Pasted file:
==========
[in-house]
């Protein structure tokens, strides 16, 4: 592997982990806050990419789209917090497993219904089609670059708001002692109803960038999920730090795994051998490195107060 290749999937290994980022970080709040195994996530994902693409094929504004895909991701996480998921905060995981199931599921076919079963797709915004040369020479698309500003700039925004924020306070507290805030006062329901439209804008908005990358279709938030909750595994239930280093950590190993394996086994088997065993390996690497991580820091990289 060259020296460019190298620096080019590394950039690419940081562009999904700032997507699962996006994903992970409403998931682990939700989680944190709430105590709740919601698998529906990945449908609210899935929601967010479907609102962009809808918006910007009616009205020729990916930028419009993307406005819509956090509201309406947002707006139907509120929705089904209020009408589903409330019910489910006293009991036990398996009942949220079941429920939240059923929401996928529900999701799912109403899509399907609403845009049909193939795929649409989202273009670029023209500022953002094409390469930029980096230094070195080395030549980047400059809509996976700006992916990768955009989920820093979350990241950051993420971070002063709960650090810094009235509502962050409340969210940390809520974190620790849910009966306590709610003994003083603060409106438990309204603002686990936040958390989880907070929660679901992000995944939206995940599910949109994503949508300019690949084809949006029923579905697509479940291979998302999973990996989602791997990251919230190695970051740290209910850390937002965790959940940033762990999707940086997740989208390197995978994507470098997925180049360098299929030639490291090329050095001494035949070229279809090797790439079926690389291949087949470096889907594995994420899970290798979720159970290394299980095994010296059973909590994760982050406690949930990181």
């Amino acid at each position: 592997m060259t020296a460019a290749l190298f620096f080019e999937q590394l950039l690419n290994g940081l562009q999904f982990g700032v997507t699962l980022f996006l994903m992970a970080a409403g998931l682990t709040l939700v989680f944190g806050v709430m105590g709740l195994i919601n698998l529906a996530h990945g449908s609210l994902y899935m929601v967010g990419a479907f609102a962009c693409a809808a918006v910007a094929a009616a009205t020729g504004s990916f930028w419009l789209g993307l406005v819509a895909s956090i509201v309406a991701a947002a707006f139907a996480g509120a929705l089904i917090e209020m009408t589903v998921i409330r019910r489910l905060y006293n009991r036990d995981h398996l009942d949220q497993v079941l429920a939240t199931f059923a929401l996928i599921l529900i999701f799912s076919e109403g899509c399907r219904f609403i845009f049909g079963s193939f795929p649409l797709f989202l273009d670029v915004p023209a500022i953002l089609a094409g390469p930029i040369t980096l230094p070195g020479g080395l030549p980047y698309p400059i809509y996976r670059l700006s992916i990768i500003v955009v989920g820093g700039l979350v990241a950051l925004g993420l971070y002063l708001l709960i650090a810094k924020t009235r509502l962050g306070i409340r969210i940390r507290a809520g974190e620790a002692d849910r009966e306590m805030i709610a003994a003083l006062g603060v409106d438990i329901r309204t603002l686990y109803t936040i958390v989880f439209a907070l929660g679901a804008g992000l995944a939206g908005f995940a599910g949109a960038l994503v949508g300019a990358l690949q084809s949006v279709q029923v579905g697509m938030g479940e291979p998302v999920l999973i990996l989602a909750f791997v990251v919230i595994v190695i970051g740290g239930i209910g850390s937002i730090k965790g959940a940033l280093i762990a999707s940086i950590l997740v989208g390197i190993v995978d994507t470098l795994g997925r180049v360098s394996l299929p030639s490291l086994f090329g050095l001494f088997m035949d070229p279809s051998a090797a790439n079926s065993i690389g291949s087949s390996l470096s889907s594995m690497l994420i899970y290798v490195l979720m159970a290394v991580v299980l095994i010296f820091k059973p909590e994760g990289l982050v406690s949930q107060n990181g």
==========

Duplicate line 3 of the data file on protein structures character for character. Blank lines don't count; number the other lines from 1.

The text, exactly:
């Amino acid at each position: 592997m060259t020296a460019a290749l190298f620096f080019e999937q590394l950039l690419n290994g940081l562009q999904f982990g700032v997507t699962l980022f996006l994903m992970a970080a409403g998931l682990t709040l939700v989680f944190g806050v709430m105590g709740l195994i919601n698998l529906a996530h990945g449908s609210l994902y899935m929601v967010g990419a479907f609102a962009c693409a809808a918006v910007a094929a009616a009205t020729g504004s990916f930028w419009l789209g993307l406005v819509a895909s956090i509201v309406a991701a947002a707006f139907a996480g509120a929705l089904i917090e209020m009408t589903v998921i409330r019910r489910l905060y006293n009991r036990d995981h398996l009942d949220q497993v079941l429920a939240t199931f059923a929401l996928i599921l529900i999701f799912s076919e109403g899509c399907r219904f609403i845009f049909g079963s193939f795929p649409l797709f989202l273009d670029v915004p023209a500022i953002l089609a094409g390469p930029i040369t980096l230094p070195g020479g080395l030549p980047y698309p400059i809509y996976r670059l700006s992916i990768i500003v955009v989920g820093g700039l979350v990241a950051l925004g993420l971070y002063l708001l709960i650090a810094k924020t009235r509502l962050g306070i409340r969210i940390r507290a809520g974190e620790a002692d849910r009966e306590m805030i709610a003994a003083l006062g603060v409106d438990i329901r309204t603002l686990y109803t936040i958390v989880f439209a907070l929660g679901a804008g992000l995944a939206g908005f995940a599910g949109a960038l994503v949508g300019a990358l690949q084809s949006v279709q029923v579905g697509m938030g479940e291979p998302v999920l999973i990996l989602a909750f791997v990251v919230i595994v190695i970051g740290g239930i209910g850390s937002i730090k965790g959940a940033l280093i762990a999707s940086i950590l997740v989208g390197i190993v995978d994507t470098l795994g997925r180049v360098s394996l299929p030639s490291l086994f090329g050095l001494f088997m035949d070229p279809s051998a090797a790439n079926s065993i690389g291949s087949s390996l470096s889907s594995m690497l994420i899970y290798v490195l979720m159970a290394v991580v299980l095994i010296f820091k059973p909590e994760g990289l982050v406690s949930q107060n990181g």